Migraines are one of the most common health conditions around the world. They are known for throbbing and pounding head pain that is often on only one side of the head. In a third of the cases, both sides of the head are affected. They are often triggered by specific situations, such as the following:
Migraines are seen three times more often in women than in men. They can be so debilitating they hinder you from completing your routine tasks.
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Besides the throbbing head pain mentioned above, you may notice pain radiating toward the eyes, temple, or forehead. Nausea, vomiting, visual disturbances, sensitivity to light, sound, or odors, and dizziness or vertigo may also be present.
Migraines referred to as “classic” begin with an aura. This may be visual changes in your field of vision (dots, blurriness, wavy lines, or loss of vision) approximately an hour or less before the head pain begins. About 20 percent of people with migraines have this classic type.
Classic auras (described above) do not occur in all patients. Around 25 percent of patients with migraines have a prodromal phase. This phase can come on as long as 24 hours before the head pain of a migraine begins. The prodromal phase has many symptoms:
Migraines are neurological in origin and not well understood by the medical community. It is theorized a mix of blood vessel permeation and brain chemicals interact negatively with brain cells, bringing on migraines. Migraines are often triggered when you encounter specific circumstances. The triggers are not the cause of migraines. Rather, they bring on the changes in the body leading to migraines. Let’s examine a few of these triggers more closely:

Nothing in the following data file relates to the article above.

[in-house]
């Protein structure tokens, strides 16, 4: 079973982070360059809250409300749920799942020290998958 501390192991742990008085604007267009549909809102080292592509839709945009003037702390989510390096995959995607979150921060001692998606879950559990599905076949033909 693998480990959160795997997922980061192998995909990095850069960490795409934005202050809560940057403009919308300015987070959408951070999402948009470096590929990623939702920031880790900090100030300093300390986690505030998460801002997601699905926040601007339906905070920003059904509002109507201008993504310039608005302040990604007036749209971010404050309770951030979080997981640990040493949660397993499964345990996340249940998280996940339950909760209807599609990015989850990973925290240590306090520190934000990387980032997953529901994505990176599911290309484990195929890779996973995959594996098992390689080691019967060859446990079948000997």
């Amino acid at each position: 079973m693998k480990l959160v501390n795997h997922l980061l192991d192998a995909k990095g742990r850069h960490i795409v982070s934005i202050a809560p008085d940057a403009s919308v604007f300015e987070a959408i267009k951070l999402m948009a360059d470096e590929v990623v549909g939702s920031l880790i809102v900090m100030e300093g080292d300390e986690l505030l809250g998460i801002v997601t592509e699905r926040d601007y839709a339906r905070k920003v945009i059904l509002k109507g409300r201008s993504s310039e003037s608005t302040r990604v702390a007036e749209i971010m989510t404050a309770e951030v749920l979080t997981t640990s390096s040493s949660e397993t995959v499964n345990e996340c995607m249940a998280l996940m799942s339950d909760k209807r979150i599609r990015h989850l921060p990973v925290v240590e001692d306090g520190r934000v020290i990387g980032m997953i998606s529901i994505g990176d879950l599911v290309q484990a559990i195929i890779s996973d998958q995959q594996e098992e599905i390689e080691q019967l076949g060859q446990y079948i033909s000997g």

Faulty fluorescent lights, a flickering screen on a TV or computer, or sunlight being bounced off of waves in a lake can be to blame for triggering migraines.
We know it’s impossible for you to live a stress-free life, but being aware that stress is a trigger for migraines can help you to think through stressful situations and how to improve them. You may be able to employ relaxation methods or breathing exercises to help you de-stress. There are also biofeedback techniques which can help you. Another thing to be aware of is a let-down migraine. This is the period after the stressful event. It can even include weekends where you don’t have to worry about going to work. Migraines often occur at these times.
It is important for those with migraines to try to keep their schedule as routine as possible. Regularly making time for meals and sleep can go a long way in fighting off migraines. Keeping well hydrated is another good idea. Also, be aware of food binges. This can trigger migraines.
Menstrual migraines occur around the time of a woman’s menstrual cycle. The hormones in the body at this time are increased and decreased in irregular patterns. Some women benefit from hormone therapy, while others find this increases their migraines or does not help at all.